2. Writing requires confidence, almost arrogance.
 Writing requires doubt and humility.

You have to believe in yourself to be a writer. You have to think that what you're writing is good enough to stand out from the millions of other stories being written at any given time. You have to be able to ignore your critics and have faith that, in the long run, what you are writing will matter. At the same time, you have to doubt every word you put on the page. Always assume that what you've just written can be made better. And when people are generous enough to offer criticism, listen to it. Don't be defensive. Be open to anything that can help you improve your craft.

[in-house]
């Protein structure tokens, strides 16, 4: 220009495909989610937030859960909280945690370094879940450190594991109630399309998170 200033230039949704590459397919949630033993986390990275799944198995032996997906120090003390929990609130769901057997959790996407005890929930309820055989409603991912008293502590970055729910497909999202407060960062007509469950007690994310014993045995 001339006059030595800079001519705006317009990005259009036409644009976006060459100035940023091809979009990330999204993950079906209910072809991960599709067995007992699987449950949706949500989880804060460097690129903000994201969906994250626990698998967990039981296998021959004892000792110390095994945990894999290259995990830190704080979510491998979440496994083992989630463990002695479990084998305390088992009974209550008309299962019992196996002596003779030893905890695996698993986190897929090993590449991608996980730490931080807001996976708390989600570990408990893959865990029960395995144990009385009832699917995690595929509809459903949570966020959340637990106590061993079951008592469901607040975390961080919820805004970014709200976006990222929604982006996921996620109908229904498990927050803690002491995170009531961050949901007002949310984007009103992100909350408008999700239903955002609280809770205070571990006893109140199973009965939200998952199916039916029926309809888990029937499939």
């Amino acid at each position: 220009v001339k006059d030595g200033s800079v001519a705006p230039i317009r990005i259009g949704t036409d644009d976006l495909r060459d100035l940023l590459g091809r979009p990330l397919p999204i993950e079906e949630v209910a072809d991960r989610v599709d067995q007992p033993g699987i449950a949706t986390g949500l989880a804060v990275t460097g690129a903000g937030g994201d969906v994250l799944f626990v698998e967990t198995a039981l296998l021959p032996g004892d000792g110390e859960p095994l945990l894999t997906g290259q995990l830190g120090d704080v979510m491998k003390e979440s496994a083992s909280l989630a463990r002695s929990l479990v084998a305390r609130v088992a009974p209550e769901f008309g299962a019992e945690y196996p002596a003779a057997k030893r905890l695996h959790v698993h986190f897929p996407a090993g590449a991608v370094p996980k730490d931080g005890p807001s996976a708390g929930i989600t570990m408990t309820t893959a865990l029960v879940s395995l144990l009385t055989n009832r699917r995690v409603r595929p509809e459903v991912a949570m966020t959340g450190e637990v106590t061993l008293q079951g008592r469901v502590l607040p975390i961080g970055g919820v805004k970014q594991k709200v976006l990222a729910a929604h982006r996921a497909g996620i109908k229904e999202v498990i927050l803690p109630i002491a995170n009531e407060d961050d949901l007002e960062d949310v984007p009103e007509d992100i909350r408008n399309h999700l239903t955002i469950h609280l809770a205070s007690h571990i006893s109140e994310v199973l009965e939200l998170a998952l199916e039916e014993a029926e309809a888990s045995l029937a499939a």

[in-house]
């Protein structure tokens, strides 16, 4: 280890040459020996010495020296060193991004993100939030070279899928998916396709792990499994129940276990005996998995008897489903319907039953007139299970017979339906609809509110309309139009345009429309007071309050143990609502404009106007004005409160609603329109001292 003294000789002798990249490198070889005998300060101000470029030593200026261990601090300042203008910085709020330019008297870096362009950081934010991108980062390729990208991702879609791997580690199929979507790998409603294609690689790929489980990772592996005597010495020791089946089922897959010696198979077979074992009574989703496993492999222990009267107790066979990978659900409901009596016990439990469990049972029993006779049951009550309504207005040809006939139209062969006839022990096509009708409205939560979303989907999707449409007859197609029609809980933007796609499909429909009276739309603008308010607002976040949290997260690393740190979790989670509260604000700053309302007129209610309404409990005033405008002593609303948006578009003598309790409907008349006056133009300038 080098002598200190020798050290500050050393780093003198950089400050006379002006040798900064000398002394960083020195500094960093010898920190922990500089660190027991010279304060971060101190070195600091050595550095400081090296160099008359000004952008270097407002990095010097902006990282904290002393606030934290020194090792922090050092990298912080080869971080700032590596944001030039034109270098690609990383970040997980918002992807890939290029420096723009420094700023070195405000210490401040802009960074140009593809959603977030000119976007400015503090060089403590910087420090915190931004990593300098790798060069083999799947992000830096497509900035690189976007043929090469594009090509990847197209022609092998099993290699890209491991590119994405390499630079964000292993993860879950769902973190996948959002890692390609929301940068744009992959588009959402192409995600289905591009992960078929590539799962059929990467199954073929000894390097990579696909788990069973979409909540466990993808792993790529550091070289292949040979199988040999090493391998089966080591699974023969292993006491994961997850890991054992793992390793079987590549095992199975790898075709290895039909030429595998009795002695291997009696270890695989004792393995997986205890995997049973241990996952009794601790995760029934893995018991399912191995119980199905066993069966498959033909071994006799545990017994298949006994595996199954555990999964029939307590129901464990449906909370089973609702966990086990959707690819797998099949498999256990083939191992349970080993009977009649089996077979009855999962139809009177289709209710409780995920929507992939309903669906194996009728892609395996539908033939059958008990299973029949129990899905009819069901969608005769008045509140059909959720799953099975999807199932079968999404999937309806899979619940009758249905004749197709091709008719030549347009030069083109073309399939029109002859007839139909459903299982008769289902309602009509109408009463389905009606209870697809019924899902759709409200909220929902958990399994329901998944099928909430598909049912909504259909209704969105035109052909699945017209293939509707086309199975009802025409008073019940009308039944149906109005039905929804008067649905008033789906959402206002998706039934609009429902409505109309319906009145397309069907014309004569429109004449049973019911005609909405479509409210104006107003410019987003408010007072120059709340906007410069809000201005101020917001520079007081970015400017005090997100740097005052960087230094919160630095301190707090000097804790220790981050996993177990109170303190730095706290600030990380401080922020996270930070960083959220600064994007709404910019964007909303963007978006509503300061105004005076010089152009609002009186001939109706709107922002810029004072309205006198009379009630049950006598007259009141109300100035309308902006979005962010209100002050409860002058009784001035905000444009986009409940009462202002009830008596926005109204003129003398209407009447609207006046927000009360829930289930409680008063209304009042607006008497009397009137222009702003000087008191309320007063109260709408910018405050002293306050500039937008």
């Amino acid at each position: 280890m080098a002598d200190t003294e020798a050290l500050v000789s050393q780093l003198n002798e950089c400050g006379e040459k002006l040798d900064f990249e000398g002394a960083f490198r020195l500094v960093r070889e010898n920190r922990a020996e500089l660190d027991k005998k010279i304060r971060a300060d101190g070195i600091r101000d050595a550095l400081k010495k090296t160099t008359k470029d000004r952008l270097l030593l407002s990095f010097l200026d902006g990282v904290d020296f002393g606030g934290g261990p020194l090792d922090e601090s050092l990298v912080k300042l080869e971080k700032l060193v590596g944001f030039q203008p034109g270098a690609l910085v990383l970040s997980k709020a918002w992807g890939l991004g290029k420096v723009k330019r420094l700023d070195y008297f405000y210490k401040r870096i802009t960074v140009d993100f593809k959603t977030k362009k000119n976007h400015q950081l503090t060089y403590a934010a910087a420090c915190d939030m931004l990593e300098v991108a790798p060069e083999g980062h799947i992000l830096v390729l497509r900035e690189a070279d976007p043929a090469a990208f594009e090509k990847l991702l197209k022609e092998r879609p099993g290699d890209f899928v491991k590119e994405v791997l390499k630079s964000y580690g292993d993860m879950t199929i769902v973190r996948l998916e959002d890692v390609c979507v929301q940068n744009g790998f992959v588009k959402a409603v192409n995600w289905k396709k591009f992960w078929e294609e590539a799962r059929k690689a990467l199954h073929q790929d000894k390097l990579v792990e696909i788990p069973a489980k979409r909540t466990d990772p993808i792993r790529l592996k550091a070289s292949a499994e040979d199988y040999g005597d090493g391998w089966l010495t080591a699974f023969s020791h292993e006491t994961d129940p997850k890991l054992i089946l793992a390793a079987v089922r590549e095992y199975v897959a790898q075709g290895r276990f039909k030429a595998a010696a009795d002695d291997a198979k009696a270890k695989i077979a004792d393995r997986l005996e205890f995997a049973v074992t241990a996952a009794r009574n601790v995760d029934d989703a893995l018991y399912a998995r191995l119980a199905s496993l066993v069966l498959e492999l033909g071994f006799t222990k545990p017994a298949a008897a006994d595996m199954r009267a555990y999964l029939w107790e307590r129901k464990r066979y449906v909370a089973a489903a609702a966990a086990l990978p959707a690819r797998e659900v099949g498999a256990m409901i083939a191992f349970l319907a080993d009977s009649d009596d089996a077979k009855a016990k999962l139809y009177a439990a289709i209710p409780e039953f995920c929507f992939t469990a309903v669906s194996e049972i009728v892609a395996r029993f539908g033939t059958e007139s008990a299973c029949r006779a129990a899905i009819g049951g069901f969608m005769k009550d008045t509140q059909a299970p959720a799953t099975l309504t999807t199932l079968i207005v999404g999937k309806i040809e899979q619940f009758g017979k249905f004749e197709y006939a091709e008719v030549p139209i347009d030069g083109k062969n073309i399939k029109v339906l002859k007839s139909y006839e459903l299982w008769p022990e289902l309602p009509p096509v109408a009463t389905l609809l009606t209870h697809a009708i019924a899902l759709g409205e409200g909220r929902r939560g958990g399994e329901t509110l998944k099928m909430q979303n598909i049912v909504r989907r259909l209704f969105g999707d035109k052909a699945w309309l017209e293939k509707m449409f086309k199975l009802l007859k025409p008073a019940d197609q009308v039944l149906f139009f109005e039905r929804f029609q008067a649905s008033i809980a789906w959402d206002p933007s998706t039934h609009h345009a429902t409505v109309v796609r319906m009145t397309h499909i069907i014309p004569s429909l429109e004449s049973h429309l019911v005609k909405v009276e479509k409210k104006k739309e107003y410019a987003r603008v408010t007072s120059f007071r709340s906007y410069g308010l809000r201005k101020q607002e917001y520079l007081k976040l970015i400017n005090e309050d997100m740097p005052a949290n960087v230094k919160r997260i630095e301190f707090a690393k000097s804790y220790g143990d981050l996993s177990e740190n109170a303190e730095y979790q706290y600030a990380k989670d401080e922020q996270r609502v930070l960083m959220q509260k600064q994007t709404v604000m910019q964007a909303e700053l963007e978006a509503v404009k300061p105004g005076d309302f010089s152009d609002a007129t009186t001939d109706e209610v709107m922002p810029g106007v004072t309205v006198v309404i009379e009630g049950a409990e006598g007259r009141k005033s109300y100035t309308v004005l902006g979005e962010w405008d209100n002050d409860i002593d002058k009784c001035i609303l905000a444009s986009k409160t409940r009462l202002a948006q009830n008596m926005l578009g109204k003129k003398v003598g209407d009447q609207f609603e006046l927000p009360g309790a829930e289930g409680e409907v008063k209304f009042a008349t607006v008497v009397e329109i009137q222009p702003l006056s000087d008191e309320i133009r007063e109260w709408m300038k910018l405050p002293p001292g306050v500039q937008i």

3. You have to learn the rules and follow them.
 You have to break the rules.

Commercially successful stories follow formulas. A hero you care about has an goal you agree is important, faces obstacles and adversaries in pursuit of the goal, and either succeeds and improves the world or fails but improves himself. 90% of all stories published follow this broad formula.

But, once you know the 'rules' of how a story works, you can figure out how to break them. In Bitterwood, I broke the 'hero you care about' part of the formula by making Bitterwood himself a bitter, hateful man who was very difficult to love. In Burn Baby Burn, I broke the formula by giving Sunday a goal of overthrowing Western civilization, which most readers would agree would be a bad thing. Breaking the formula comes at a price. You're going to turn off some readers. But, you probably won't bore them.

 4. The best writing comes from inspiration and enthusiasm.
 The best writing comes from long, tedious slogs through draft after draft.